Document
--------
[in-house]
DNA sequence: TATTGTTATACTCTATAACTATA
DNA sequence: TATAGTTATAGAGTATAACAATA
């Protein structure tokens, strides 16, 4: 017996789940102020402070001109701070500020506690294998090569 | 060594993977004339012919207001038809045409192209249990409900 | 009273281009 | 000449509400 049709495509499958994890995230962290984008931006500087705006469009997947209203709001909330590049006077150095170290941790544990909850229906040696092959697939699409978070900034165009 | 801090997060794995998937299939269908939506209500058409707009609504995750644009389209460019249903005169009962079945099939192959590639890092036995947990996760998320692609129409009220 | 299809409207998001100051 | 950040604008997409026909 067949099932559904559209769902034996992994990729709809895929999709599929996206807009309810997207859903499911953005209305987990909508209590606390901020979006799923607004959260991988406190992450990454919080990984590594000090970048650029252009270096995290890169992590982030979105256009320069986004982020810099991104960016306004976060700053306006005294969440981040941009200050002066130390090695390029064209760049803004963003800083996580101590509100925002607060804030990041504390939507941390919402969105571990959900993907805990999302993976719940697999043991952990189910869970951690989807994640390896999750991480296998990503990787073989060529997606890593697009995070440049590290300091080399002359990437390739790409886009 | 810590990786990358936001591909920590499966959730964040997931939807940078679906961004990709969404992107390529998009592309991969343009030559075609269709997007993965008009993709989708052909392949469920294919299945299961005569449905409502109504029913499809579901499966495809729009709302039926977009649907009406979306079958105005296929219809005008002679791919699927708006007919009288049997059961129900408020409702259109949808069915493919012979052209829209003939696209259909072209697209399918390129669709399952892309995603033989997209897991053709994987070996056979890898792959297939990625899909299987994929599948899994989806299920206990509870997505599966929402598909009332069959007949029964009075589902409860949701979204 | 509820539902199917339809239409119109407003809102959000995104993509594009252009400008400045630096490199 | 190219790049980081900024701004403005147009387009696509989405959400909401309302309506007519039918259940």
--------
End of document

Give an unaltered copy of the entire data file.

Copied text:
[in-house]
DNA sequence: TATTGTTATACTCTATAACTATA
DNA sequence: TATAGTTATAGAGTATAACAATA
């Protein structure tokens, strides 16, 4: 017996789940102020402070001109701070500020506690294998090569 | 060594993977004339012919207001038809045409192209249990409900 | 009273281009 | 000449509400 049709495509499958994890995230962290984008931006500087705006469009997947209203709001909330590049006077150095170290941790544990909850229906040696092959697939699409978070900034165009 | 801090997060794995998937299939269908939506209500058409707009609504995750644009389209460019249903005169009962079945099939192959590639890092036995947990996760998320692609129409009220 | 299809409207998001100051 | 950040604008997409026909 067949099932559904559209769902034996992994990729709809895929999709599929996206807009309810997207859903499911953005209305987990909508209590606390901020979006799923607004959260991988406190992450990454919080990984590594000090970048650029252009270096995290890169992590982030979105256009320069986004982020810099991104960016306004976060700053306006005294969440981040941009200050002066130390090695390029064209760049803004963003800083996580101590509100925002607060804030990041504390939507941390919402969105571990959900993907805990999302993976719940697999043991952990189910869970951690989807994640390896999750991480296998990503990787073989060529997606890593697009995070440049590290300091080399002359990437390739790409886009 | 810590990786990358936001591909920590499966959730964040997931939807940078679906961004990709969404992107390529998009592309991969343009030559075609269709997007993965008009993709989708052909392949469920294919299945299961005569449905409502109504029913499809579901499966495809729009709302039926977009649907009406979306079958105005296929219809005008002679791919699927708006007919009288049997059961129900408020409702259109949808069915493919012979052209829209003939696209259909072209697209399918390129669709399952892309995603033989997209897991053709994987070996056979890898792959297939990625899909299987994929599948899994989806299920206990509870997505599966929402598909009332069959007949029964009075589902409860949701979204 | 509820539902199917339809239409119109407003809102959000995104993509594009252009400008400045630096490199 | 190219790049980081900024701004403005147009387009696509989405959400909401309302309506007519039918259940």